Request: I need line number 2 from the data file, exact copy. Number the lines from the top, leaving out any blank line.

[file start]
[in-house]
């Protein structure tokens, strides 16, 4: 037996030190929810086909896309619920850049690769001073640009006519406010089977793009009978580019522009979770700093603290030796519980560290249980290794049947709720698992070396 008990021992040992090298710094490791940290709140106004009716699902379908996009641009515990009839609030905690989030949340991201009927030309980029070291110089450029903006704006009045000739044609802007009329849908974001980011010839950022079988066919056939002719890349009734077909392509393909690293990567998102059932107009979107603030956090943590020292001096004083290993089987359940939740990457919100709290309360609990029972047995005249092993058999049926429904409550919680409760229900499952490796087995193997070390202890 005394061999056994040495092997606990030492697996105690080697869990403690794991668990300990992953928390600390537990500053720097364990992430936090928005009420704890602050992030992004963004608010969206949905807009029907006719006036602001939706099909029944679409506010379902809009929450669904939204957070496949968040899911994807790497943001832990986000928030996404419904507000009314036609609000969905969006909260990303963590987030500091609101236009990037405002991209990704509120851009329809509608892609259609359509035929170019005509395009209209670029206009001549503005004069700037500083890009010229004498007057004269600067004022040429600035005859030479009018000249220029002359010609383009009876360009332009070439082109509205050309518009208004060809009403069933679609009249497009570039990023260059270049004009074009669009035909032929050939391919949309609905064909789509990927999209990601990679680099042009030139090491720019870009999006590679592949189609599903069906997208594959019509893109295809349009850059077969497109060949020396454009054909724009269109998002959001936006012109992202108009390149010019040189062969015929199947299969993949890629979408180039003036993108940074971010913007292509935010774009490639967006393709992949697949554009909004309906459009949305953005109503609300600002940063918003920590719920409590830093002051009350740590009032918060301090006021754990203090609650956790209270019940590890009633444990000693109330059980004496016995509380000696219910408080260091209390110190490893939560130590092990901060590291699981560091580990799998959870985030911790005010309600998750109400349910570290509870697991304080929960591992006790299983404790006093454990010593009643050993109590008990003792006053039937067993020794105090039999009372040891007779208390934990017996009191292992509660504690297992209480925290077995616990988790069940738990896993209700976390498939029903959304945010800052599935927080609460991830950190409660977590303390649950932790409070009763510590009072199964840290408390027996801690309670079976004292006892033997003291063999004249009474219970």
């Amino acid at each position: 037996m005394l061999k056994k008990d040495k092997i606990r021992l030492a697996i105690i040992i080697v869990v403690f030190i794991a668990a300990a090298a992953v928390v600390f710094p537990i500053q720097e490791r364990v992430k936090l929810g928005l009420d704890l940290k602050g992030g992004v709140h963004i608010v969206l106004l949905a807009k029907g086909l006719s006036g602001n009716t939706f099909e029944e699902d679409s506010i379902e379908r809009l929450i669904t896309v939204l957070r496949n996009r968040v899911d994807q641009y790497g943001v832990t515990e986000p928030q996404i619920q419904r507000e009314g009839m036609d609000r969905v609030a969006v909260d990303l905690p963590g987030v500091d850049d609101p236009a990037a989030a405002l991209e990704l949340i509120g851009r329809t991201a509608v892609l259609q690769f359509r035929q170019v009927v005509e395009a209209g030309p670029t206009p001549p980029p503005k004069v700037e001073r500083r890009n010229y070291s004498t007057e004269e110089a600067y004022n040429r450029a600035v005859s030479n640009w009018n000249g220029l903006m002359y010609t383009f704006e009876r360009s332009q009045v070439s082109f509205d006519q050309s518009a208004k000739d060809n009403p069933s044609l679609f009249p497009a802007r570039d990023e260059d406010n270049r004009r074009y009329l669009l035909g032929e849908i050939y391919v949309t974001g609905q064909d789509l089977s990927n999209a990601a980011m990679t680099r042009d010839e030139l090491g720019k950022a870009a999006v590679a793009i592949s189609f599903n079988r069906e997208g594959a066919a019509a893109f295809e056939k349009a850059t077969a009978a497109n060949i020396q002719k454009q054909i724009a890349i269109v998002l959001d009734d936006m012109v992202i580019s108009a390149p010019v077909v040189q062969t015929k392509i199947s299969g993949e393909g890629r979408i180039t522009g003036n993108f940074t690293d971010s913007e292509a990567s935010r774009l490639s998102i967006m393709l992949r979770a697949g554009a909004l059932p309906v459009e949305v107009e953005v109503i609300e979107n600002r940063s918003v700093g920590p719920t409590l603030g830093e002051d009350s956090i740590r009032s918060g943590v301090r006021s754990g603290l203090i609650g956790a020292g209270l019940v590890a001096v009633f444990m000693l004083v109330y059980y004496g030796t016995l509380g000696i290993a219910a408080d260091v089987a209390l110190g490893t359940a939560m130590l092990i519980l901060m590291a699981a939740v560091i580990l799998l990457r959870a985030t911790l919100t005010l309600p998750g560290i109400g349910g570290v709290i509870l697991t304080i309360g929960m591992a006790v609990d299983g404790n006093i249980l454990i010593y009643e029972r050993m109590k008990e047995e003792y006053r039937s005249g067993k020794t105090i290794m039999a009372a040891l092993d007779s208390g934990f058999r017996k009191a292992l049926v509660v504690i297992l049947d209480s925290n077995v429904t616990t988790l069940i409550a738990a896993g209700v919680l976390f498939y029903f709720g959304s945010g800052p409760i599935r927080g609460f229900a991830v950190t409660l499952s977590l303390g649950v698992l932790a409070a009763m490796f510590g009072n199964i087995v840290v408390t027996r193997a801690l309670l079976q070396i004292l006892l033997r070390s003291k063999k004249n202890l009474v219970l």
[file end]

């Protein structure tokens, strides 16, 4: 037996030190929810086909896309619920850049690769001073640009006519406010089977793009009978580019522009979770700093603290030796519980560290249980290794049947709720698992070396 008990021992040992090298710094490791940290709140106004009716699902379908996009641009515990009839609030905690989030949340991201009927030309980029070291110089450029903006704006009045000739044609802007009329849908974001980011010839950022079988066919056939002719890349009734077909392509393909690293990567998102059932107009979107603030956090943590020292001096004083290993089987359940939740990457919100709290309360609990029972047995005249092993058999049926429904409550919680409760229900499952490796087995193997070390202890 005394061999056994040495092997606990030492697996105690080697869990403690794991668990300990992953928390600390537990500053720097364990992430936090928005009420704890602050992030992004963004608010969206949905807009029907006719006036602001939706099909029944679409506010379902809009929450669904939204957070496949968040899911994807790497943001832990986000928030996404419904507000009314036609609000969905969006909260990303963590987030500091609101236009990037405002991209990704509120851009329809509608892609259609359509035929170019005509395009209209670029206009001549503005004069700037500083890009010229004498007057004269600067004022040429600035005859030479009018000249220029002359010609383009009876360009332009070439082109509205050309518009208004060809009403069933679609009249497009570039990023260059270049004009074009669009035909032929050939391919949309609905064909789509990927999209990601990679680099042009030139090491720019870009999006590679592949189609599903069906997208594959019509893109295809349009850059077969497109060949020396454009054909724009269109998002959001936006012109992202108009390149010019040189062969015929199947299969993949890629979408180039003036993108940074971010913007292509935010774009490639967006393709992949697949554009909004309906459009949305953005109503609300600002940063918003920590719920409590830093002051009350740590009032918060301090006021754990203090609650956790209270019940590890009633444990000693109330059980004496016995509380000696219910408080260091209390110190490893939560130590092990901060590291699981560091580990799998959870985030911790005010309600998750109400349910570290509870697991304080929960591992006790299983404790006093454990010593009643050993109590008990003792006053039937067993020794105090039999009372040891007779208390934990017996009191292992509660504690297992209480925290077995616990988790069940738990896993209700976390498939029903959304945010800052599935927080609460991830950190409660977590303390649950932790409070009763510590009072199964840290408390027996801690309670079976004292006892033997003291063999004249009474219970």